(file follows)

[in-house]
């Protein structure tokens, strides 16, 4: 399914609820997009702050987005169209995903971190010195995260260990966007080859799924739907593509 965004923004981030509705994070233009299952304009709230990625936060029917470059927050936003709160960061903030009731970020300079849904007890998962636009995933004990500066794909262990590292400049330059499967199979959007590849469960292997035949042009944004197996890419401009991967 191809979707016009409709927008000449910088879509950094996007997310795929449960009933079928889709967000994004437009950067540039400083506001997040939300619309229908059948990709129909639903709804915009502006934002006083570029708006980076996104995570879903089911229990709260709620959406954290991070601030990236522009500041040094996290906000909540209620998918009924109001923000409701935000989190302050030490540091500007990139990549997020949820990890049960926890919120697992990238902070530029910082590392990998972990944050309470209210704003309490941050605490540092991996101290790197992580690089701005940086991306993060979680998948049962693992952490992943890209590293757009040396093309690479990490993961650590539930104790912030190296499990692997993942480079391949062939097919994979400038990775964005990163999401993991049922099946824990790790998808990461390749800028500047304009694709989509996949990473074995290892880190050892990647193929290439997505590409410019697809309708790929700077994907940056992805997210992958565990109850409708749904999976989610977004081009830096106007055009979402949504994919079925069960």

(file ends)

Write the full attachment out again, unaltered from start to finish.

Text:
[in-house]
């Protein structure tokens, strides 16, 4: 399914609820997009702050987005169209995903971190010195995260260990966007080859799924739907593509 965004923004981030509705994070233009299952304009709230990625936060029917470059927050936003709160960061903030009731970020300079849904007890998962636009995933004990500066794909262990590292400049330059499967199979959007590849469960292997035949042009944004197996890419401009991967 191809979707016009409709927008000449910088879509950094996007997310795929449960009933079928889709967000994004437009950067540039400083506001997040939300619309229908059948990709129909639903709804915009502006934002006083570029708006980076996104995570879903089911229990709260709620959406954290991070601030990236522009500041040094996290906000909540209620998918009924109001923000409701935000989190302050030490540091500007990139990549997020949820990890049960926890919120697992990238902070530029910082590392990998972990944050309470209210704003309490941050605490540092991996101290790197992580690089701005940086991306993060979680998948049962693992952490992943890209590293757009040396093309690479990490993961650590539930104790912030190296499990692997993942480079391949062939097919994979400038990775964005990163999401993991049922099946824990790790998808990461390749800028500047304009694709989509996949990473074995290892880190050892990647193929290439997505590409410019697809309708790929700077994907940056992805997210992958565990109850409708749904999976989610977004081009830096106007055009979402949504994919079925069960």